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Editorial

Monitoring Land Cover Change: Towards Sustainability

1
Centre for Research and Technology Hellas, Information Technologies Institute, 6th km Harilaou-Thermi, 57001 Thessaloniki, Greece
2
NASA Headquarters, Washington, DC 20546, USA
3
Department of Geoinformation in Environmental Management, Mediterranean Agronomic Institute of Chania, 73100 Chania, Greece
*
Author to whom correspondence should be addressed.
Land 2021, 10(12), 1356; https://doi.org/10.3390/land10121356
Received: 25 November 2021 / Accepted: 25 November 2021 / Published: 9 December 2021
(This article belongs to the Special Issue Monitoring Land Cover Change: Towards Sustainability)
In 2015, the United Nations member states adopted the 2030 Agenda, within which the 17 Sustainable Development Goals (SDGs) were established, with many of these goals calling for further research into sustainability. In particular, systematic issues with data, monitoring and accountability were underlined, especially as these issues concerned the provision of support for developing countries. Because Earth observation methods can provide the means for timely and accurate monitoring of the Earth’s surface and atmosphere, progress in research and technology can help improve the amount and quality of data recorded for supporting the achievement of the SDGs.
The Paris Agreement, adopted in December 2015 within the framework of the UN’s Framework Convention on Climate Change (UNFCCC), aimed to limit the increase in global temperature to less than 1.5 °C. To help accomplish this goal, the framework for Reducing Emissions from Deforestation and Forest Degradation (REDD+) was established with the aim of assisting national governments in reducing human pressure on forests—one of the key causes of the increase in greenhouse gas emissions. REDD+ activities undoubtedly present opportunities for synergies between those who aim to achieve a range of SDGs [1,2].
This Special Issue is linked with the 38th Annual Symposium of the European Association of Remote Sensing Laboratories (EARSeL) and the concurrent 3rd Joint EARSeL Land Use Land Cover and NASA Land-Cover/Land-Use Change Workshop, which took place on 9–12 July 2018. It contains 13 peer-reviewed papers, most of which were originally presented at the symposium and workshop. Relevant subsequent external submissions are also included here. The authors of these papers are from various countries, including Austria, Belgium, Brazil, China, Costa Rica, Germany, Kenya, Papua New Guinea, Poland, Switzerland and the USA. Research areas range from the entire globe to large regions (Europe, East Africa) to specific countries (Ghana, Malawi, Nigeria).
The conversion of forest cover to agricultural land or urban areas has significant climate change impacts. Forest removal releases carbon dioxide into the atmosphere, adding to the global warming process and resulting in changes to the local and regional climate. Hewson et al. [3] have developed a global dataset with a 1 km resolution that helps to assess the risks of tree cover loss between 2000 and 2014, and have made projections for up to 2029. This work helps identify the areas with a higher threat of deforestation, and provides a useful tool for climate change mitigation, biodiversity conservation and achieving the SDGs. In a study by Hirschmugl et al. [4], Sentinel-1 and -2 data time series are combined to focus on forest cover monitoring in Malawi as part of the aims of the UNFCCC (United Nations Framework Convention on Climate Change) and REDD+. Forest cover has been under significant pressure from both agricultural land expansion and urban sprawl in many developing areas of the world, studied both at a local scale [5,6,7], as well as at a regional scale [8]. Population growth in developing countries results in increasing demand for urban space and agricultural land for food production [5]. Long-term time-series data are used in both the developing and more developed countries as a tool for analyzing land use and land cover change [9,10,11], often combined with other data to increase the monitoring accuracy [12,13]. Spatial analysis is also used to help identify other factors that contribute to forest cover change, such as cultural factors [14], or to monitor the impact of other implemented measures that are geared towards the increase of vegetative cover [15].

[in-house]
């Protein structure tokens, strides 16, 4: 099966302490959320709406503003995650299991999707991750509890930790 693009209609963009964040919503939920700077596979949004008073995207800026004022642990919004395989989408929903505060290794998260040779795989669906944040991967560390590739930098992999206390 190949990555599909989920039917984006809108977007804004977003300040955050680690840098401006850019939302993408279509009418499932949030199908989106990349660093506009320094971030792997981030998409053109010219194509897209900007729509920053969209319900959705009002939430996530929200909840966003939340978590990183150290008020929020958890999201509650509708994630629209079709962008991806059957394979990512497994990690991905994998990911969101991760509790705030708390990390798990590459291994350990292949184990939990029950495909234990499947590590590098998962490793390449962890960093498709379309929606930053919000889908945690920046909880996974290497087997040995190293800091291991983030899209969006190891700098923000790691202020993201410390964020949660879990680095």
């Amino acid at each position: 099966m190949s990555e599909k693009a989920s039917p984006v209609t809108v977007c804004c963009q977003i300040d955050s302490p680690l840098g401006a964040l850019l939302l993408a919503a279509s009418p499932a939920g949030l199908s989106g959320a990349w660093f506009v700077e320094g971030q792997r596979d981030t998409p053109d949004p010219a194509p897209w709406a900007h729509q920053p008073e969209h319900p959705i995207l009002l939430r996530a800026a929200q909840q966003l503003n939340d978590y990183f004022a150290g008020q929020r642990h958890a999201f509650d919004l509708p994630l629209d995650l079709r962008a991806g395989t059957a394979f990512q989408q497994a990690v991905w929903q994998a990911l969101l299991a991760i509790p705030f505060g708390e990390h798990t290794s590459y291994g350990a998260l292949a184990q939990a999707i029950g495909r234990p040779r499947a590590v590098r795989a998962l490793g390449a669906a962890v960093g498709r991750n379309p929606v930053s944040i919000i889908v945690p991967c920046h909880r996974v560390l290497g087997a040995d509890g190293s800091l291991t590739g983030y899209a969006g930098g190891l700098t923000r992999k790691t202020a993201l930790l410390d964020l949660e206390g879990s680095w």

As technology developments bring forward more advanced sensors and platforms for monitoring land use and land cover change, with the process of data acquisition and processing becoming more affordable, Earth observation data and information will facilitate even further the planning efforts by authorities, both in developed and developing countries, bringing us closer to achieving the SDGs globally.

Author Contributions

All authors contributed equally. All authors have read and agreed to the published version of the manuscript.

Funding

This research received no external funding.

Informed Consent Statement

Not applicable.

Acknowledgments

We would like to acknowledge the European Association of Remote Sensing Laboratories and the NASA Land-Cover/Land-Use Change Program for providing the discussion and networking platform for many of the articles included in this special issue, as well as the scientific and organizing committees involved in these two events.

Conflicts of Interest

The authors declare no conflict of interest.

References

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